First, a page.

The largest Scouting group in the province, and one of the largest in Canada, is, just like the rest of us, adjusting to the ‘new normal.’
When the province went into lockdown in mid-March, Scouting came to an abrupt halt. Since then, members of the 1stParadise Scouts quickly adapted to an online environment.
But now, under Scouts Canada and provincial government regulations, the Paradise Scouts are able to meet in person once again.
“Scouts Canada has developed a five-stage approach to return to safe Scouting,” explained Chad Butt, Group Commissioner with 1st Paradise Scouting. “Stage 1 was from March until June when we were limited to virtual meetings only. Since September we’ve progressed through some of those stages. One of the things we’ve seen in recent weeks is that Scouts Canada is now recognising regional and provincial differences when it comes to the pandemic. So, it’s a different scenario here, say, than in Quebec or Ontario for example. So, as of last week, Newfoundland and Labrador is in Stage 4, which allows for us to get back inside. We have been limited to outdoor activities, but after the amount of time our kids— and ourselves— have been inside since March, that’s not a bad thing.”
However, as the weather gets colder and the evenings get darker, Butt said the option to hold activities inside has become more important, and that sessions will likely move inside in the coming weeks.
As part of the safe return to Scouting, 1st Paradise Scouts has had to cut back on enrollment, particularly in the younger age categories, such as Beavers, which includes kids in the kindergarten to Grade 2 range.
“As an example, our Beaver groups typically range from 25 up to probably even 30 kids. Right now, we’re been capping those to about 16,” said Butt.
The groups are further broken down into sub-groups, or cohorts, to help with social distancing and contact tracing.
“We have no more than eight kids in a cohort,” said Butt. “So, again, to use the Beavers example, if we have 16 kids in a Beaver colony, we have two cohorts of eight kids. And those cohorts are consistent from week to week… And we need to maintain physical distancing between those cohorts, and as much as possible, within those cohorts, particularly as we move inside.”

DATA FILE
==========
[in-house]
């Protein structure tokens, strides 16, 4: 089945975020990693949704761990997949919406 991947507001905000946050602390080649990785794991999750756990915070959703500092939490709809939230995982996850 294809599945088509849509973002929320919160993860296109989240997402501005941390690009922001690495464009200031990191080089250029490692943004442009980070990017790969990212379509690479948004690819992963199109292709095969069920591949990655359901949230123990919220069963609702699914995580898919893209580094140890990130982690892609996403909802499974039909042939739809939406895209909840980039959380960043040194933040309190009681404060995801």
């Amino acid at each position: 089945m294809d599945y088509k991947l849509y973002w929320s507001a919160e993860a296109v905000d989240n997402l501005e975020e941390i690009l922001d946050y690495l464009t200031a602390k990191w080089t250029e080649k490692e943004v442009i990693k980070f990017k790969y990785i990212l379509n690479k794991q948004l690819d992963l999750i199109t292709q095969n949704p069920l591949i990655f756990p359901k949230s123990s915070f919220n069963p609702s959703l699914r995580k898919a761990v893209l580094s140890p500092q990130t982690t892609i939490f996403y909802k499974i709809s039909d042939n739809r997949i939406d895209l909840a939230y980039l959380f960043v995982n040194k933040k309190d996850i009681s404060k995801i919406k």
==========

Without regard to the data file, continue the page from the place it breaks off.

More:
Currently, 1st Paradise Scouting is operating with some 168 youths. Last year, they were running at just over 200.
Despite the decrease, Butt said the need for adult leaders has actually increased, as leaders have added responsibilities of ensuring social distancing and supervising different cohorts.
“It puts a significant amount of added responsibility on our Scouters, our volunteer adult leaders, so it means we need more volunteer leaders,” said Butt, who said that thankfully the number of leaders is holding steady at around 40.
Because Scouting was operating in a virtual environment from March to June, Scouts Canada extended current memberships until the end of the calendar year.
Scouts Canada is also offering free trials for any new youth interested in joining this fall. That free trial will run out at the end of the year.
For some, Scouting turns into a lifetime of activity.
“I was involved in the scouting program as a kid, and my two boys led me to getting back into it, first as a volunteer leader about six years ago, and then just recently taking over as Group Commissioner this past July,” said Butt, who added that Scouting provides an opportunity for children to learn social and life skills, and gives parents an opportunity who volunteer to spend time with their kids away from all the screens and devices.
Mark Squibb, Local Journalism Initiative Reporter, The Shoreline News